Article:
by Sandip Roy
(PNS) -- Dear Joe/Jagdeesh,
You just put me on hold. As the muzak tinkles in my ear, I wonder if you know that although you call yourself Joe, the helpful technical-support person for my software problem, I suspect you are really Jagdeesh or Jeevan in Chennai, India.
Jagdeesh -- you don't mind if I call you that, do you? -- I do appreciate that finally I can speak to a telemarketer or a tech support person who doesn't choke over my Indian name. When "Sandip" pops up on your computer screen, do you wonder about my life in San Francisco, and how I ended up here?
Now, when I hear that Dell Computers is moving its call center back from India because American customers were having a tough time with the accent, I can only chuckle. When I first arrived in America, I listened dumbfounded as the young woman at McDonalds scrambled "For-here-to-go?" into one word.
At least, my friend Joe-Jagdeesh, you are trying. You make small talk about San Francisco fog, though it's a muggy night in Chennai. And you might even mention baseball, though cricket is your closest reference.
I know America sees you as the new global, back-office vacuum cleaner sucking up our jobs. McDonalds and Coca Cola and MTV were the ambassadors of America to the opening markets of South Asia. They stirred awake a gargantuan middle-class appetite for consumerism. You are the rear guard of that wave of globalization. You are ready to say "gonna" and apply a patina of an American accent. You already get the day off on the Fourth of July instead of Diwali, India's Festival of Lights. Halfway across the world, you match your life to my waking hours. Soon you might actually be playing baseball, and the U.S. will have exported "the American way of life" without firing a single Cruise missile. How about call centers in Iraq as a nation-building tool?
I wonder, Jagdeesh, what you think about becoming America's new brown peril. Outsourcing is the new dirty word. "Chilling," says the New York Times. Thanks to you, a business processing term has acquired moral tones and found its place in the popular imagination. When the United States turned a blind eye to proliferation of nuclear secrets by the father of Pakistan's nuclear program and hailed that country as a strategic "non-NATO ally," the Los Angeles Times quipped that it seemed America had "outsourced" its national security and the hunt for Bin Laden to Pakistan.
As you come into work as the rest of Bangalore falls asleep, do you wonder how you, Jagdeesh, recent graduate from a mid-level Regional Engineering College, suddenly became a hot-button electoral issue in America? When analysts ask if "sensitive personal data" will be safe in "foreign hands," do you ever feel like they are talking about you? Are you mystified that you have entered the nightmares and angry fantasies of so many politicians, who trip over your real name?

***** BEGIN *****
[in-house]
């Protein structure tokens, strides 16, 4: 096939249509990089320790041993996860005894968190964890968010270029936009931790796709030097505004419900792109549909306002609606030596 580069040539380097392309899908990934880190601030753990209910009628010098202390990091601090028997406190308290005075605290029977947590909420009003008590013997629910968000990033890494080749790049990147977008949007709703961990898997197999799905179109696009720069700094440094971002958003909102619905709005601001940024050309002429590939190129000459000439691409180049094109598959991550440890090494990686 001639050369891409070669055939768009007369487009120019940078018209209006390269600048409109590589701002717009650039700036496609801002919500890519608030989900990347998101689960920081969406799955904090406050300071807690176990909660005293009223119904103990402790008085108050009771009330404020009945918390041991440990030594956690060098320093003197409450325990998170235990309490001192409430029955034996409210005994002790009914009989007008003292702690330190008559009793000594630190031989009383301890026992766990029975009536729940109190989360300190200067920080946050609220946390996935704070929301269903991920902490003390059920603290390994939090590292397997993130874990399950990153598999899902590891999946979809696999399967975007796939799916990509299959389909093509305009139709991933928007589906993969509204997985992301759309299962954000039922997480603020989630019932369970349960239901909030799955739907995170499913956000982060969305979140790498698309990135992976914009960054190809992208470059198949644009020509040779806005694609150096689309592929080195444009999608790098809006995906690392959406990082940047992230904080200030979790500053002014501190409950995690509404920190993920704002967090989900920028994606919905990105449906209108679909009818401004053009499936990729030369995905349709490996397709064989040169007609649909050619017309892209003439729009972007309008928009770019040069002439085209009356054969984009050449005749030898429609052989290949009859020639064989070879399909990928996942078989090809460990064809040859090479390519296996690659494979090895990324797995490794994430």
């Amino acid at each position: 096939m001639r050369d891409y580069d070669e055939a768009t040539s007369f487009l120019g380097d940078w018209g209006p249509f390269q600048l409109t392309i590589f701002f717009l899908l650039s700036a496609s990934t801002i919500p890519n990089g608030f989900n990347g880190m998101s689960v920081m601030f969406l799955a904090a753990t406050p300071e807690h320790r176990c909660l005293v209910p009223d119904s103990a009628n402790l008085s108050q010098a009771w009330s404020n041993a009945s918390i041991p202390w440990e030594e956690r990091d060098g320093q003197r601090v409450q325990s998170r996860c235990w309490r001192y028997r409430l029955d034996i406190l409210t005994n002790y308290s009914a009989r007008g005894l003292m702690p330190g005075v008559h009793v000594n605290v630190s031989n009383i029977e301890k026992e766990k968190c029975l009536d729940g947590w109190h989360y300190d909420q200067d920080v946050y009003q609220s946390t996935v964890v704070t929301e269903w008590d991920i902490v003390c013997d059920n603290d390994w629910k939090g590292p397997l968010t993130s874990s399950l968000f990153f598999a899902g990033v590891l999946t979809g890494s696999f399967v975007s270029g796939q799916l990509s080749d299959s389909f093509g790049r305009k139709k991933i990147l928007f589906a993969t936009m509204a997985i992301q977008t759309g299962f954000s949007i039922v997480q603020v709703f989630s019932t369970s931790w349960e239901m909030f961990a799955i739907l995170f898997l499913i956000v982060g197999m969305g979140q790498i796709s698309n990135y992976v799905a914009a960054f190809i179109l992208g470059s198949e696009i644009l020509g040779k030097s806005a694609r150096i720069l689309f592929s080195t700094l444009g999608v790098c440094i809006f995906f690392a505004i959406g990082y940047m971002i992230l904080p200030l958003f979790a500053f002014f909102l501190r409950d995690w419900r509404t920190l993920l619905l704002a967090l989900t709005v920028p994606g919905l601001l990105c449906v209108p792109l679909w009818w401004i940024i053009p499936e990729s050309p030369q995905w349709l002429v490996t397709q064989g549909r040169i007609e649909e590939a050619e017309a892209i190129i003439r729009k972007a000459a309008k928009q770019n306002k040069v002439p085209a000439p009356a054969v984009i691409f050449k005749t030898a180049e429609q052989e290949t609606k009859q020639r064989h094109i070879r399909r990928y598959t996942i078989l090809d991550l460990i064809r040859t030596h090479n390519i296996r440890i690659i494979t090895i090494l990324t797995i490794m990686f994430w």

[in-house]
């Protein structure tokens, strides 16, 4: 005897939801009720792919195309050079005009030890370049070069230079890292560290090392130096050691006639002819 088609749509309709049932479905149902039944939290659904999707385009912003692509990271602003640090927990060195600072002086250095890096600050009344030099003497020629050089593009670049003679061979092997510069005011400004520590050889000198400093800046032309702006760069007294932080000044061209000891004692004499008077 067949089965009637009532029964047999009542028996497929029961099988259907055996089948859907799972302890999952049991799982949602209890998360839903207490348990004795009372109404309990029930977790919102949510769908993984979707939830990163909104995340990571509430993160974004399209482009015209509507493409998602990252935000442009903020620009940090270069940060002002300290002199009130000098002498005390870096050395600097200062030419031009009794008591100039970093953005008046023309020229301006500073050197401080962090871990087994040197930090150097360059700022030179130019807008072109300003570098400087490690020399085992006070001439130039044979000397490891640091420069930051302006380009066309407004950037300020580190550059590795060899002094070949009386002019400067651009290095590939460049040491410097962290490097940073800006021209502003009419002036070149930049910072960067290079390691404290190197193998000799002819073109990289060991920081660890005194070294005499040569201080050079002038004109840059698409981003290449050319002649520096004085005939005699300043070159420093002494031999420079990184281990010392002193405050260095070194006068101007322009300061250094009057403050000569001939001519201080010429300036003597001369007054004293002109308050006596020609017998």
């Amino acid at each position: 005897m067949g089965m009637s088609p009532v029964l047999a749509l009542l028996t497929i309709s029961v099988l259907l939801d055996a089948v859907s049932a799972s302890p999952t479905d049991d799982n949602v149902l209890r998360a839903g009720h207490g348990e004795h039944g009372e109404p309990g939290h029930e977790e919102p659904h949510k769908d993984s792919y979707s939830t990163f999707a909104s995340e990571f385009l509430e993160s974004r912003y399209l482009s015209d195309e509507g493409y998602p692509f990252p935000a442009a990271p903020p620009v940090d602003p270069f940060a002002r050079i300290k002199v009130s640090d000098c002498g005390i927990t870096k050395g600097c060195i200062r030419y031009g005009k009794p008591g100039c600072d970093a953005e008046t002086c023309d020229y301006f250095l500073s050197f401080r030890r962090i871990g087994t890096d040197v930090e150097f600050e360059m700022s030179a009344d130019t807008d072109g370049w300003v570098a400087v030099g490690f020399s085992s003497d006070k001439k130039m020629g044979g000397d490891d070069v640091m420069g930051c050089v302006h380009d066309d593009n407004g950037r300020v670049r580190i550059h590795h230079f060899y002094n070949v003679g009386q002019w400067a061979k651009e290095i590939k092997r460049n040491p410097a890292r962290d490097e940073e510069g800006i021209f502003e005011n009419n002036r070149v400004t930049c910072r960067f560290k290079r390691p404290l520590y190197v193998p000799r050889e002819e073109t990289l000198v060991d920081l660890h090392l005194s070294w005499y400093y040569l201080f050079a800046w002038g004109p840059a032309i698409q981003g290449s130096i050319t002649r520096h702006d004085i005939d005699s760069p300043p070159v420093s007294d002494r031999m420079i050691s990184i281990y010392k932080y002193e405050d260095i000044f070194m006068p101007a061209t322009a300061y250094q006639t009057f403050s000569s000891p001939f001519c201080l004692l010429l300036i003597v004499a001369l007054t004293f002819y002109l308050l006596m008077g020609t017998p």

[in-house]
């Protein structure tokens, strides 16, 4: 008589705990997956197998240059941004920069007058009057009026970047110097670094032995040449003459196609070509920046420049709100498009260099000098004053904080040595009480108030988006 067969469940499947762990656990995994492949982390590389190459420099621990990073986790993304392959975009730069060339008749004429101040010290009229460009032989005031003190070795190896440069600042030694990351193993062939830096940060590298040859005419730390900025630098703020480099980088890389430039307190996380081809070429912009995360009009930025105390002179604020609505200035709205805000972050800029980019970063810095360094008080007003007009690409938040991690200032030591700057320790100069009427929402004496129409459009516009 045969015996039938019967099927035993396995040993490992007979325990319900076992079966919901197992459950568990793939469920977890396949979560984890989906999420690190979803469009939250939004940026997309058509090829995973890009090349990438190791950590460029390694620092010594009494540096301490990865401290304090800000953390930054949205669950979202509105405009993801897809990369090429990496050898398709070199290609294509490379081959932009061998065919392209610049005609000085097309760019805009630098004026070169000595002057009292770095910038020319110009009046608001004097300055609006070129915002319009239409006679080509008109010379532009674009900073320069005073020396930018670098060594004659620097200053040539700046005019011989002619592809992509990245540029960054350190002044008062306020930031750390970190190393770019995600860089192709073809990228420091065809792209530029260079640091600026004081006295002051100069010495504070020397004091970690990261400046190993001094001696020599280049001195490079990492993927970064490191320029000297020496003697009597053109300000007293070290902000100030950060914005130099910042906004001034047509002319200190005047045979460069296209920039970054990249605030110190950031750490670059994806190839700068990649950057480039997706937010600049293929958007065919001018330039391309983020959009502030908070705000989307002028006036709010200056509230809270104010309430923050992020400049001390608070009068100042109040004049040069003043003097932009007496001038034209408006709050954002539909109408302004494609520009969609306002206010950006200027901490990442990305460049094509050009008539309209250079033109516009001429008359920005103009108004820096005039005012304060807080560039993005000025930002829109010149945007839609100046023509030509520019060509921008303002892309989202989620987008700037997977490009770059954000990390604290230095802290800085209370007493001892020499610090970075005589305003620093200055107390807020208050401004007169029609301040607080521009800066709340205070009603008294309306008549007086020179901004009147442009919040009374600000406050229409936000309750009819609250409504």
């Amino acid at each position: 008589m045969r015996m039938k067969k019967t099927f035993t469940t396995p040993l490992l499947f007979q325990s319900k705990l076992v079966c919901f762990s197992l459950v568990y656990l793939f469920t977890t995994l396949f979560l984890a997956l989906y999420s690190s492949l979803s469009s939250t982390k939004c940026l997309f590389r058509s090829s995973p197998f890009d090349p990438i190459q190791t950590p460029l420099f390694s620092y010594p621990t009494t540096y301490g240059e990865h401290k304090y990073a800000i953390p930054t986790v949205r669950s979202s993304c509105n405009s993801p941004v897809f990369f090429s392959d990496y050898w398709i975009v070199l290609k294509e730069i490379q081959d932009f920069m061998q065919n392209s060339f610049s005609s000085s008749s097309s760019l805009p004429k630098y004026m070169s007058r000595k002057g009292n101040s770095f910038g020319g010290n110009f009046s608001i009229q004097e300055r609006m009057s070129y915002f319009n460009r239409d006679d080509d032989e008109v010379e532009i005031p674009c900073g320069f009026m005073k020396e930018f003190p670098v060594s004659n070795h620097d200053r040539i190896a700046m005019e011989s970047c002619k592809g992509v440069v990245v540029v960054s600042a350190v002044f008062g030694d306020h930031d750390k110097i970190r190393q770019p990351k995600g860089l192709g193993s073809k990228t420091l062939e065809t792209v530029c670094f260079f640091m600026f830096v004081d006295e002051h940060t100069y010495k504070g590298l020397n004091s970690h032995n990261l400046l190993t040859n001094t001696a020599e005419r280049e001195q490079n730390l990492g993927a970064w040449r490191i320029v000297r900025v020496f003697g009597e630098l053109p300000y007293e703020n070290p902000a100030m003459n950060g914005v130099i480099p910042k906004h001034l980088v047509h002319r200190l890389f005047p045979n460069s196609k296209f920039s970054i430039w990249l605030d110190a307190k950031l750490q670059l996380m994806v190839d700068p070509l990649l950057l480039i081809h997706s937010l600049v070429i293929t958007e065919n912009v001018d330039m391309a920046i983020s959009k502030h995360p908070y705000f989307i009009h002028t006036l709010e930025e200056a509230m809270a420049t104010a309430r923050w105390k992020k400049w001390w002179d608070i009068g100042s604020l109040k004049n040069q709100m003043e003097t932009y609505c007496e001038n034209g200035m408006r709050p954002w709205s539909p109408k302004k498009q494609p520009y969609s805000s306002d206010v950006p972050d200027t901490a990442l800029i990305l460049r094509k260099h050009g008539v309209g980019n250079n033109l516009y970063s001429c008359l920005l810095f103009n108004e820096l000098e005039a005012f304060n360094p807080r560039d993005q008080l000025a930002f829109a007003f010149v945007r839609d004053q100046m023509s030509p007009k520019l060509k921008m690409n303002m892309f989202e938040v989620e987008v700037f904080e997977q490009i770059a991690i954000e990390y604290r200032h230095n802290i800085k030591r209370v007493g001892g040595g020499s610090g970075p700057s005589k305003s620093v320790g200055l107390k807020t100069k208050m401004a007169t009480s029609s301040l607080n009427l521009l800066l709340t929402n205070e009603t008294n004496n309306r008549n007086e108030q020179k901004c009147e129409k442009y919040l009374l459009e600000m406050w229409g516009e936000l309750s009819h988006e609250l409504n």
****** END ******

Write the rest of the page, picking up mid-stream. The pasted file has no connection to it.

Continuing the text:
All you wanted was enough money to get a mobile phone, nice clothes and occasional outings to the new restaurant that opened up in Chennai. It sounds not much unlike my American Dream. Except I left my home and country to find it. You get a half-price version right there in Chennai.
Of course there was a cost. I hear that you and your friends are having all kinds of health problems -- insomnia, fatigue, indigestion, even symptoms of split personalities. But that's a small price to pay for being up at night so I can install my software by day, isn't it?
I wonder, did you choose the name Joe or was it assigned to you by your supervisor? Will you be Jim tomorrow?
Over here in America, where Sandips become Sandy and Bhaveshes become Bob, I clung to Sandip as a way to hold on to my homeland. And there, in the middle of Chennai, you put away Jagdeesh every day for eight hours, as if it were an umbrella.
I wish that you had been there when, at the end of the 1980s, I landed in the Midwest from India to go to school in a small university town. In the dead of night, I would wake up homesick and lost, and stand at the window looking at the deserted silent streets in the ghostly glow of the streetlamps. There was no e-mail, and calling India was too expensive. I wish then I could have dialed the 800 number for tech support for some random product and heard your familiar Indian accent. It would be daytime in Chennai, and though you would not know it, step by step, screen by screen, you would be for a few minutes, taking me home.
Next time, Joe, my midnight friend in Chennai, as you help me book a flight or install Turbotax, I hope you'll tell me your real name.
April 9, 2004 (http://www.albionmonitor.net) All Rights Reserved. Contact email@example.com for permission to use in any format.
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